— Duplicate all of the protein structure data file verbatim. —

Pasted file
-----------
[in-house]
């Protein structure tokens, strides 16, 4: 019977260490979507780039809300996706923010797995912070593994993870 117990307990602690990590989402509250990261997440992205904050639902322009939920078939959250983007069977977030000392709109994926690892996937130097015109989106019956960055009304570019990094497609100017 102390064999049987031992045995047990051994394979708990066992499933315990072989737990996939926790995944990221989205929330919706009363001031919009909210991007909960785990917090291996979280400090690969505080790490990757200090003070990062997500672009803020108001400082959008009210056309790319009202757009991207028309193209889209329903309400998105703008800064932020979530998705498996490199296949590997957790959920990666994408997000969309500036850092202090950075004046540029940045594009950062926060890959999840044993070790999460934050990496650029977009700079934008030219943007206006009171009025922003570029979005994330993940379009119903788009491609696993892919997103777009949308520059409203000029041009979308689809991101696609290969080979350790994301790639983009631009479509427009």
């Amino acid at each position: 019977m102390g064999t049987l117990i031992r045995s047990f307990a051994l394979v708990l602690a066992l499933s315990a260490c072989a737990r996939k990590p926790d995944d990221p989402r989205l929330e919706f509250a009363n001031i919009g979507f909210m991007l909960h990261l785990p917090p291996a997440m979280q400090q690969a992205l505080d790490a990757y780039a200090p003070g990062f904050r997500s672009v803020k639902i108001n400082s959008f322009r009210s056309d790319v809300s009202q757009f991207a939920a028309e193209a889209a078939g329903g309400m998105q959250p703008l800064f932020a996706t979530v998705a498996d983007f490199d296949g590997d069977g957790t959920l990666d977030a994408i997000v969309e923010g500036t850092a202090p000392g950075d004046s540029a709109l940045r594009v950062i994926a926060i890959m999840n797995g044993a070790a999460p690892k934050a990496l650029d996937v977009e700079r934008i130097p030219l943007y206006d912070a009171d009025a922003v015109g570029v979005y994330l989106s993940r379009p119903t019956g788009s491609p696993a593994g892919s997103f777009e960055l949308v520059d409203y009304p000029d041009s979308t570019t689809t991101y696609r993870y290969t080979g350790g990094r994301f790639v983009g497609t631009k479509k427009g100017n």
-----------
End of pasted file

[in-house]
């Protein structure tokens, strides 16, 4: 019977260490979507780039809300996706923010797995912070593994993870 117990307990602690990590989402509250990261997440992205904050639902322009939920078939959250983007069977977030000392709109994926690892996937130097015109989106019956960055009304570019990094497609100017 102390064999049987031992045995047990051994394979708990066992499933315990072989737990996939926790995944990221989205929330919706009363001031919009909210991007909960785990917090291996979280400090690969505080790490990757200090003070990062997500672009803020108001400082959008009210056309790319009202757009991207028309193209889209329903309400998105703008800064932020979530998705498996490199296949590997957790959920990666994408997000969309500036850092202090950075004046540029940045594009950062926060890959999840044993070790999460934050990496650029977009700079934008030219943007206006009171009025922003570029979005994330993940379009119903788009491609696993892919997103777009949308520059409203000029041009979308689809991101696609290969080979350790994301790639983009631009479509427009």
């Amino acid at each position: 019977m102390g064999t049987l117990i031992r045995s047990f307990a051994l394979v708990l602690a066992l499933s315990a260490c072989a737990r996939k990590p926790d995944d990221p989402r989205l929330e919706f509250a009363n001031i919009g979507f909210m991007l909960h990261l785990p917090p291996a997440m979280q400090q690969a992205l505080d790490a990757y780039a200090p003070g990062f904050r997500s672009v803020k639902i108001n400082s959008f322009r009210s056309d790319v809300s009202q757009f991207a939920a028309e193209a889209a078939g329903g309400m998105q959250p703008l800064f932020a996706t979530v998705a498996d983007f490199d296949g590997d069977g957790t959920l990666d977030a994408i997000v969309e923010g500036t850092a202090p000392g950075d004046s540029a709109l940045r594009v950062i994926a926060i890959m999840n797995g044993a070790a999460p690892k934050a990496l650029d996937v977009e700079r934008i130097p030219l943007y206006d912070a009171d009025a922003v015109g570029v979005y994330l989106s993940r379009p119903t019956g788009s491609p696993a593994g892919s997103f777009e960055l949308v520059d409203y009304p000029d041009s979308t570019t689809t991101y696609r993870y290969t080979g350790g990094r994301f790639v983009g497609t631009k479509k427009g100017n």